Obama’s Press Secretary recently said that Barack Obama is running the most transparent administration in US History.  This from a guy who can’t produce a “REAL” birth certificate or release his school records…

Hey there, “Mr Transparency”…

Bob: “Hey Jim, did you hear about the Obama administration scandal?

Jim: “You mean releasing 5 dangerous terrorists for a deserter?”

Bob: “No, the other one.”

Jim: “You mean corruption and terrible conditions at the VA after Obama attacked Republicans for it and said he would fix all those problems?”

Bob: “No, the other one.”

Jim: “You mean outing the CIA station chief in Afghanistan?”

Bob: “No, the other one.”

Jim: “You mean the Mexican gun running?”

Bob: “No, the other one.”

Jim: “You mean SEAL Team 6?”

Bob: “No, the other one.”

Jim: “Obama saying the average family would save $2,500 on their premiums?”

Bob: “No, the other one.”

Jim: “Obama having NSA spy on 124 Billion Phone Calls in One Month?”

Bob: “No, the other one.”

Jim: “Obama intentionally ignoring our immigration laws?”

Bob: “No, the other one.”

Jim: “Bailing out Detroit after decades of corrupt Democratic management?”

Bob: “No, the other one.”

Jim: “You mean the State Dept. lying about Benghazi?”

Bob: “No, the other one.”

Jim: “You mean voter fraud?”

Bob: “No, the other one.”

Jim: “You mean Obama saying we can keep our insurance and doctors if we wanted to?”

Bob: “No, the other one.”

Jim: “You mean the military not getting their votes counted?”

Bob: “No, the other one.”

Jim: “The NSA monitoring foreign diplomats?”

Bob: “No, the other one.”

Jim: “You mean the use of drones in our own country without the benefit of the law?”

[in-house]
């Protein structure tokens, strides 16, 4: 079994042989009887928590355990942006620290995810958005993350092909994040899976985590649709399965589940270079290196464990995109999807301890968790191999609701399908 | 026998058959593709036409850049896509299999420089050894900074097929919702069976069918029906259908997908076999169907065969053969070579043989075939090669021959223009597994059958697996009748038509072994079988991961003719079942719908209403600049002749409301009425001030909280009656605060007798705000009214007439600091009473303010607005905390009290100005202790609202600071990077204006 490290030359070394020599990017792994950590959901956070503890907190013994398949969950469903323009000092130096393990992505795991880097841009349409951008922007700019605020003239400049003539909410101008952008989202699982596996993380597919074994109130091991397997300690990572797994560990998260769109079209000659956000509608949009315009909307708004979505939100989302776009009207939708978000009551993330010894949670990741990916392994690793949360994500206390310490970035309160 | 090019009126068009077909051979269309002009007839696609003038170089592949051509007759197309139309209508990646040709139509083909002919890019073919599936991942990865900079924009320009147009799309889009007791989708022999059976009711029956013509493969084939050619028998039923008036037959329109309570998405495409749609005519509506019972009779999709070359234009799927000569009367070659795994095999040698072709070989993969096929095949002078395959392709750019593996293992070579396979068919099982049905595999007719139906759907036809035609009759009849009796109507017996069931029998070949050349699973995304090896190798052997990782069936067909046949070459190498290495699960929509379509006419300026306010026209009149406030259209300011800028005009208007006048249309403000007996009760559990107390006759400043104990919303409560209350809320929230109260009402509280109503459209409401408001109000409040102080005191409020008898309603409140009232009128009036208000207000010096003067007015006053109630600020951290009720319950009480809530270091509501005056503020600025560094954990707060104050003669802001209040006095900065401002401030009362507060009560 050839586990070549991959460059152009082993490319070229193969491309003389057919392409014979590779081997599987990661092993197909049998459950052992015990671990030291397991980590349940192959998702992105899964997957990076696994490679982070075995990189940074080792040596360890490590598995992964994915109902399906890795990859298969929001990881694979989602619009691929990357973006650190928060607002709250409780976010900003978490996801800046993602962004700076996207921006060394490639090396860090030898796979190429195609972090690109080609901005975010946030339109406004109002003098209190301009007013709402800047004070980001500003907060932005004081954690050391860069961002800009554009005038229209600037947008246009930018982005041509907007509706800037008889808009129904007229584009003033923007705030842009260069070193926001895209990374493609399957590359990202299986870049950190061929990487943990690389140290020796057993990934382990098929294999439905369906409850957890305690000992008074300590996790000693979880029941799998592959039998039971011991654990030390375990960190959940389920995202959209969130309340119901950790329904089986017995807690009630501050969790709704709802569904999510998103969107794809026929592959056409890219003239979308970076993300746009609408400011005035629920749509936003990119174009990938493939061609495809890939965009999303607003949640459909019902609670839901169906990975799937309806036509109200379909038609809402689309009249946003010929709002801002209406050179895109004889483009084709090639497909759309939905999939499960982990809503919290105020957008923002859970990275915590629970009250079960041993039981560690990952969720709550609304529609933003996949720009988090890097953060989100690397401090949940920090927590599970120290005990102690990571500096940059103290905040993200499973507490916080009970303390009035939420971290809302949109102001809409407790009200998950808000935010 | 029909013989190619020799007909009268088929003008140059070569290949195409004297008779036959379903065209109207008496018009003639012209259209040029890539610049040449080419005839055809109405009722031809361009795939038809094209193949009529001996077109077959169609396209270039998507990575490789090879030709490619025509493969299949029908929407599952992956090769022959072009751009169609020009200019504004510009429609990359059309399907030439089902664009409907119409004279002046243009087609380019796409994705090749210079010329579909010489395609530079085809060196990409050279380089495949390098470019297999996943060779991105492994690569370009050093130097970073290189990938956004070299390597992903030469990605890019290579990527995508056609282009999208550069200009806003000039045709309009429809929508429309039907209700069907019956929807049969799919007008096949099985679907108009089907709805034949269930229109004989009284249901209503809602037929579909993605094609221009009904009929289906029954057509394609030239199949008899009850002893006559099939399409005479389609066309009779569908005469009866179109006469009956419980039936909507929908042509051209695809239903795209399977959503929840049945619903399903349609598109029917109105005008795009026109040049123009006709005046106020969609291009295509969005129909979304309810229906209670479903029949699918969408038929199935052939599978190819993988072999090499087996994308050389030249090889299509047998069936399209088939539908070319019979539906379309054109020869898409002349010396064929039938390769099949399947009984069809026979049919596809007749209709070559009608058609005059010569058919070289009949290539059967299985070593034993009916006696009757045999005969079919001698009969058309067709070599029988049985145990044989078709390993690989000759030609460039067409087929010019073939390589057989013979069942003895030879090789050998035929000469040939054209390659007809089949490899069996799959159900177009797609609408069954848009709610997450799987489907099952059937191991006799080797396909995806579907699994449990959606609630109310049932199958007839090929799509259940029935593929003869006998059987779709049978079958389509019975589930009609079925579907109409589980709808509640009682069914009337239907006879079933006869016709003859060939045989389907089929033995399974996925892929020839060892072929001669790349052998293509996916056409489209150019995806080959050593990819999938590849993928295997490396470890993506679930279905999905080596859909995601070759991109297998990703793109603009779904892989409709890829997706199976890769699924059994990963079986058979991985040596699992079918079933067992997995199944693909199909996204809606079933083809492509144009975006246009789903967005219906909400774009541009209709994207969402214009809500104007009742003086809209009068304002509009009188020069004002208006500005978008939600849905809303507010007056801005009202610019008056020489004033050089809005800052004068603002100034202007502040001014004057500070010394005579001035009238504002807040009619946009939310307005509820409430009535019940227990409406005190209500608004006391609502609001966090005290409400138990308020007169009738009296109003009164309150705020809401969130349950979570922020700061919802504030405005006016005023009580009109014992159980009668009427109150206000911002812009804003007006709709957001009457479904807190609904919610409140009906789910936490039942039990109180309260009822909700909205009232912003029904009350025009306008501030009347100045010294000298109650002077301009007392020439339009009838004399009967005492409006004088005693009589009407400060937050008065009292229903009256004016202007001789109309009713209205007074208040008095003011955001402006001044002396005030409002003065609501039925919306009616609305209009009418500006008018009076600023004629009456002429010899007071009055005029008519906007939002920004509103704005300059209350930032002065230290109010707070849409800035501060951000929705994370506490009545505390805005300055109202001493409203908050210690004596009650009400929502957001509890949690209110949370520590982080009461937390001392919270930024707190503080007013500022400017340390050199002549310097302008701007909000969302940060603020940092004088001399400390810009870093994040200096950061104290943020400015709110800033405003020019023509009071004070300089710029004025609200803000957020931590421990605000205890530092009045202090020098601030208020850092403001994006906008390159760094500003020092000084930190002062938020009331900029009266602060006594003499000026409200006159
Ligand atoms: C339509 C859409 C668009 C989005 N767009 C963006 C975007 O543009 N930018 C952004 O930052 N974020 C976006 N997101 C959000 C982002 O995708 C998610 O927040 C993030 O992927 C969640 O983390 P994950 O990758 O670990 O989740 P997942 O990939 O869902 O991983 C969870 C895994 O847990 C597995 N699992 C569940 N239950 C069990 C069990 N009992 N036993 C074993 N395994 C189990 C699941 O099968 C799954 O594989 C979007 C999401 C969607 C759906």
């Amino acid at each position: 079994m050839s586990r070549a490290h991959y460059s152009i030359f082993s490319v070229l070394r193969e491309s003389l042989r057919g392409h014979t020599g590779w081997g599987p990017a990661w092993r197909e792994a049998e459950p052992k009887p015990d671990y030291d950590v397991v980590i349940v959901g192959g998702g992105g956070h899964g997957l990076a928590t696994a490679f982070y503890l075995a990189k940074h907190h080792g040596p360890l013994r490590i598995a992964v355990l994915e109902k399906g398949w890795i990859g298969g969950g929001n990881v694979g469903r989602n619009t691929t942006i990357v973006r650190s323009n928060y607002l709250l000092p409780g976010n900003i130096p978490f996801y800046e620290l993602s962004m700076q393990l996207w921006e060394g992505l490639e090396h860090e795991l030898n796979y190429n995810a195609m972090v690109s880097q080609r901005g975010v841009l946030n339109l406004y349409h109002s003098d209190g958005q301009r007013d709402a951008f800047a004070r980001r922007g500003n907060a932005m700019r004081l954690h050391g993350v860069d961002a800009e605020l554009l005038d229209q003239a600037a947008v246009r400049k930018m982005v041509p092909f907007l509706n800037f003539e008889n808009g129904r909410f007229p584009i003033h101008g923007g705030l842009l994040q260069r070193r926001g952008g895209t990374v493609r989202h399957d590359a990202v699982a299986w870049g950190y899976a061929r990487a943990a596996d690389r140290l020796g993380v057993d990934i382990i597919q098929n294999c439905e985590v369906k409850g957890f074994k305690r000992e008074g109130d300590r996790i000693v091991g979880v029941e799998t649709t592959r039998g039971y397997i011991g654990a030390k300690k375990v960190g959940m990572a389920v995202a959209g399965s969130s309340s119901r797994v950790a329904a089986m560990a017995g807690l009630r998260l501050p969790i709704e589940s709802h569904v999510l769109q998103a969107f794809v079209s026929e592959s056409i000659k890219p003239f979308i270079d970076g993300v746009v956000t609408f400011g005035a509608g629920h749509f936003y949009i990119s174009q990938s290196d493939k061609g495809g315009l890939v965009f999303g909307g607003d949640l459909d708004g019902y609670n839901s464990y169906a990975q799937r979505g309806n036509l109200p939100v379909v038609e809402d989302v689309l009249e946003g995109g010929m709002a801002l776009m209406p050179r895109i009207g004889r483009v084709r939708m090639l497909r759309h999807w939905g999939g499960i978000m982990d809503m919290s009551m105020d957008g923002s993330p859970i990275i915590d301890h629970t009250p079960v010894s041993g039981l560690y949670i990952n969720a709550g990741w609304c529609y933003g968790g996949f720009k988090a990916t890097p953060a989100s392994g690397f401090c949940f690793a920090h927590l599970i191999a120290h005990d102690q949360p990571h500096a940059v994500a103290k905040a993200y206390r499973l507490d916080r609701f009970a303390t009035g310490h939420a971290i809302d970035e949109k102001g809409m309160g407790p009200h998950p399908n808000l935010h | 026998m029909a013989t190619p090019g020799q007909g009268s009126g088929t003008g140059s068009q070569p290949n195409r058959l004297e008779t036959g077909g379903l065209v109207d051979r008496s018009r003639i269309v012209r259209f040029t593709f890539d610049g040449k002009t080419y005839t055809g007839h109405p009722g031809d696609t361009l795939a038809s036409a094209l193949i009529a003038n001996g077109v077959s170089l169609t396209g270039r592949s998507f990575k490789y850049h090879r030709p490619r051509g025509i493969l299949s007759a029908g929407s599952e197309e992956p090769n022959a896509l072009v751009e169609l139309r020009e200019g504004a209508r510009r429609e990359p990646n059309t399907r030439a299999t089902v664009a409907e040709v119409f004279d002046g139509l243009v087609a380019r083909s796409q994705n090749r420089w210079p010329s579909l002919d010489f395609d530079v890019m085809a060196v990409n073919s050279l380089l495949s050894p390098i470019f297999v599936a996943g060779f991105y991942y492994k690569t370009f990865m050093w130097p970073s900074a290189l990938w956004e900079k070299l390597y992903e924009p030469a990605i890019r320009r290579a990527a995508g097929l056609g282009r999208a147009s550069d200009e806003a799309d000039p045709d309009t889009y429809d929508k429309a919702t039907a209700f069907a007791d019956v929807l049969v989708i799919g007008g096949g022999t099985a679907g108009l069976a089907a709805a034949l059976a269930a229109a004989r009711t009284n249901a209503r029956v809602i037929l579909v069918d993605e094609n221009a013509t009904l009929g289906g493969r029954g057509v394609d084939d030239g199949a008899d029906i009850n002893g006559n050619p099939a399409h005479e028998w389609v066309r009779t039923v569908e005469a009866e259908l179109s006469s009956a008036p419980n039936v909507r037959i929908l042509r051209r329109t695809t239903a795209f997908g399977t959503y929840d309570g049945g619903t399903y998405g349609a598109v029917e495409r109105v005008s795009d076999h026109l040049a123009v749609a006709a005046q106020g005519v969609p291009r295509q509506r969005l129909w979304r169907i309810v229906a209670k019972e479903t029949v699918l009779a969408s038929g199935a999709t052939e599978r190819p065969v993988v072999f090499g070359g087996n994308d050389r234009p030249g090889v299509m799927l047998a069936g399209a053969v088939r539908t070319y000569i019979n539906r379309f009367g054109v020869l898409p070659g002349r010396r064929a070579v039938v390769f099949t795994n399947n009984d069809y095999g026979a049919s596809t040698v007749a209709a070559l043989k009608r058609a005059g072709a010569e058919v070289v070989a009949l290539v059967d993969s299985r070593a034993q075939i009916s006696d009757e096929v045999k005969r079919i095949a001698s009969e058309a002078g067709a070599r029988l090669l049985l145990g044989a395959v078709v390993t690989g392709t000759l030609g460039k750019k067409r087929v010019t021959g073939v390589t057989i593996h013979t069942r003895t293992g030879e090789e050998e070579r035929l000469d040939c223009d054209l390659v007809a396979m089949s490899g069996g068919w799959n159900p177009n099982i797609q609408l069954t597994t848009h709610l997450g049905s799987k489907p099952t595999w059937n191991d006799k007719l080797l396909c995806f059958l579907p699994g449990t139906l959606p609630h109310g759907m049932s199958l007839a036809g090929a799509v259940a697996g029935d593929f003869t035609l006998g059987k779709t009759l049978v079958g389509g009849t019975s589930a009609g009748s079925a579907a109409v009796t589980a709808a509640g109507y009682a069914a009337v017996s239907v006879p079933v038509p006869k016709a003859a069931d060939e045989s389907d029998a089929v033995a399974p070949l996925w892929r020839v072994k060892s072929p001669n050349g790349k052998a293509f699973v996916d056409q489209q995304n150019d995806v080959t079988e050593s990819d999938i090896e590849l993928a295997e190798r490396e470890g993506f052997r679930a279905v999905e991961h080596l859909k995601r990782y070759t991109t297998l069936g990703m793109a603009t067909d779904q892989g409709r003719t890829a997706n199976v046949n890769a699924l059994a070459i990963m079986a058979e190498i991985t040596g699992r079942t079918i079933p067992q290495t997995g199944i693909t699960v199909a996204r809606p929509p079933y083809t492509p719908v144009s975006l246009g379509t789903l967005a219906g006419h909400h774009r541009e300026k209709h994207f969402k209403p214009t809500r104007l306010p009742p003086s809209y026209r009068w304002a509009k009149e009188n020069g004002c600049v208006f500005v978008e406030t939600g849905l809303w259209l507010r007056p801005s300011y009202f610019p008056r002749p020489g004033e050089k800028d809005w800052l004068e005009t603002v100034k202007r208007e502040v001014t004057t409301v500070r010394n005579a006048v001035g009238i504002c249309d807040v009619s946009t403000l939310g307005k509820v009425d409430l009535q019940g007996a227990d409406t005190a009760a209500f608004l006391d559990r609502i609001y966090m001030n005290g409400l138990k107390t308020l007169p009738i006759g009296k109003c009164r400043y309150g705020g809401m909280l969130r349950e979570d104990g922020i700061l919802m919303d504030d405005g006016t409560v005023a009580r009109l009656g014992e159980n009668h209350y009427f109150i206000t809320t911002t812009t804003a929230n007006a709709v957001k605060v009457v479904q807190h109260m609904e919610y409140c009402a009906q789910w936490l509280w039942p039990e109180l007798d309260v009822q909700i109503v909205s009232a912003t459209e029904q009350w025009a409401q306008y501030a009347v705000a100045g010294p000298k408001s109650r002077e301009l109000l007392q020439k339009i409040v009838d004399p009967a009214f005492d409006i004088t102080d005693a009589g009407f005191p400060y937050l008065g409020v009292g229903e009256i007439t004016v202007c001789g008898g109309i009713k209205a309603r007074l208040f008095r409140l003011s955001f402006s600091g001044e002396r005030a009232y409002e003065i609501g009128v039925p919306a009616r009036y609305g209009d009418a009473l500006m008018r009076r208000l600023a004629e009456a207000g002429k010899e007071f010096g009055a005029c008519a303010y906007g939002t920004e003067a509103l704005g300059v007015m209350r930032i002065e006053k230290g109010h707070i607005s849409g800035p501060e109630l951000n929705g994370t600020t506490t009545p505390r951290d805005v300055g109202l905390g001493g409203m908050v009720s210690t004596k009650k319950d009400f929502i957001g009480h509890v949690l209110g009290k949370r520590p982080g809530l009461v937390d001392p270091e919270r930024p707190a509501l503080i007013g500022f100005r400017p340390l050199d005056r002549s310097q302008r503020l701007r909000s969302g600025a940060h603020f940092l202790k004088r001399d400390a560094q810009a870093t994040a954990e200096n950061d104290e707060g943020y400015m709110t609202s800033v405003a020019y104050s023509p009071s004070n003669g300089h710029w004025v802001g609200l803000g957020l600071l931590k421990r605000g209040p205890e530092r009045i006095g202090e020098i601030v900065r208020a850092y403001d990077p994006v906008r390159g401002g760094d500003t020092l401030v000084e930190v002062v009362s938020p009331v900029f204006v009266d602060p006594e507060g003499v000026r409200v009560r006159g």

Bob: “No, the other one.”

Jim: “Giving 123 Technologies $300 Million and right after it declared bankruptcy and was sold to the Chinese?”

Bob: “No, the other one.”

Jim: “You mean the president arming the Muslim Brotherhood?”

Bob: “No the other one.”;

Jim: “The IRS targeting conservatives?”

Bob: “No, the other one.”

Jim: “The DOJ spying on the press?”

Bob: “No, the other one.”

Jim: “Sebelius shaking down health insurance executives?”

Bob: “No, the other one.”

Jim: “You mean Obama spending $3.7 Trillion on Welfare Over Last 5 Years”

Bob: “No, the other one.”

Jim: “Giving SOLYNDRA $500 MILLION DOLLARS and 3 months later they declared bankruptcy and then the Chinese bought it?”

Bob: “No, the other one.”

Jim: “The NSA monitoring our phone calls, emails and everything else?”

Bob: “No, the other one.”

Jim: “Millions of Americans losing their health care coverage?”

Bob: “No, the other one.”

Jim: “Forcing Americans to include coverage in their insurance policies of items they do not want?”

Bob: “No, the other one.”

Jim: “The president’s ordering the release of nearly 10,000 illegal immigrants from jails and prisons, and falsely blaming the sequester?”

Bob: “No, the other one.”

Jim: “The president’s threat to impose gun control by Executive Order in order to bypass Congress?”

Bob: “No, the other one.”

Jim: “Providing weapons to Syrian rebels many of whom apparently are Al Qaeda?”

Bob: “No, the other one.”

Jim: “The president’s repeated violation of the law requiring him to submit a budget no later than the first Monday in February?”